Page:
Two years ago, the Food and Drug Administration issued its landmark guidance document on Process Analytical Technology (PAT), articulating an alternative vision to the inspection-based quality control systems that have governed pharmaceutical manufacturing over the decades.
What the FDA has provided is a bold chance for our industry - long mired in historical inefficiencies and product failure - to reinvent and improve existing processes for superior cycle-time, consistency and yield.
The PAT guidance document proposes to replace the existing test-and-release model with an on-line surrogate testing process that judiciously employs multivariate analysis and in-line analytical technology. This is to enable companies to release product based on real-time data demonstrating that the product was manufactured within the ranges of control for its critical process parameters.
Given this incredible opportunity, why haven’t we seen a glut of new PAT applications flooding the FDA? Where are the fresh approaches to process for existing and new product programs? The agency has approved several PAT applications spanning API manufacturing to drug product manufacturing, but the numbers are far less than would be expected with the promise of such a large potential upside for securing quality control at levels never before achieved.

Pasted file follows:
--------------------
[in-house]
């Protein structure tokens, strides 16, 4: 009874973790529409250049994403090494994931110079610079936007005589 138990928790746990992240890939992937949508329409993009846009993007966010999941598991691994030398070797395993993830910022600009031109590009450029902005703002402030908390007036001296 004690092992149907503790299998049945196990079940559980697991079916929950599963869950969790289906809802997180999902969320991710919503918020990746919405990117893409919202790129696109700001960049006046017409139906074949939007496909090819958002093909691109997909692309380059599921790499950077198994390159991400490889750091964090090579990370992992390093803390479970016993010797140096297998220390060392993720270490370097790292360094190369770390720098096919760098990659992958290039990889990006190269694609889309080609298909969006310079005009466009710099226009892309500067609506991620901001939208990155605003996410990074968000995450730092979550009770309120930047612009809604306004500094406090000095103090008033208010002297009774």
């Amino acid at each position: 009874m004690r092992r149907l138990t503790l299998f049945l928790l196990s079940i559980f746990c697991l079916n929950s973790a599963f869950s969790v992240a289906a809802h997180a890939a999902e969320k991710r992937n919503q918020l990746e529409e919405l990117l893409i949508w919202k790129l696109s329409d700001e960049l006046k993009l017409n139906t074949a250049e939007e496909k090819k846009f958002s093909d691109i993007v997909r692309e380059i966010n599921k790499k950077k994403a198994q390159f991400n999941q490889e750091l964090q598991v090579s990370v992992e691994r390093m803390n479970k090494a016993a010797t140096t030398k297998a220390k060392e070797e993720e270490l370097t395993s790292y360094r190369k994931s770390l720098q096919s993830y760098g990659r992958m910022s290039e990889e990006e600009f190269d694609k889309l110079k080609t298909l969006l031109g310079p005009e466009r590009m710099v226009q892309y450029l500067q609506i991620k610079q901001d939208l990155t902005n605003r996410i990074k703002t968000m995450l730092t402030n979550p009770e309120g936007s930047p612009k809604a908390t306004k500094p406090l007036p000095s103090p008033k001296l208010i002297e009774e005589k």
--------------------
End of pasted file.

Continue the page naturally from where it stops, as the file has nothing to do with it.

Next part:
Now is that critical moment when pharmaceutical and biotech companies must ask: Are we on board with this new PAT vision or not? Do we “get” the program and its intended benefits, or do we stick with the current process status quo?
Vision without a Roadmap
The FDA has made an unprecedented effort to reinvent its perspective on quality and catalyze the pharmaceutical and biotech industry around this new quality paradigm. Now comes the challenge of actually implementing this vision. In an effort to articulate clearly the vision of PAT control, the document places a much greater emphasis on the technology solution and comparability argument than on the criticality of thorough process and product characterization.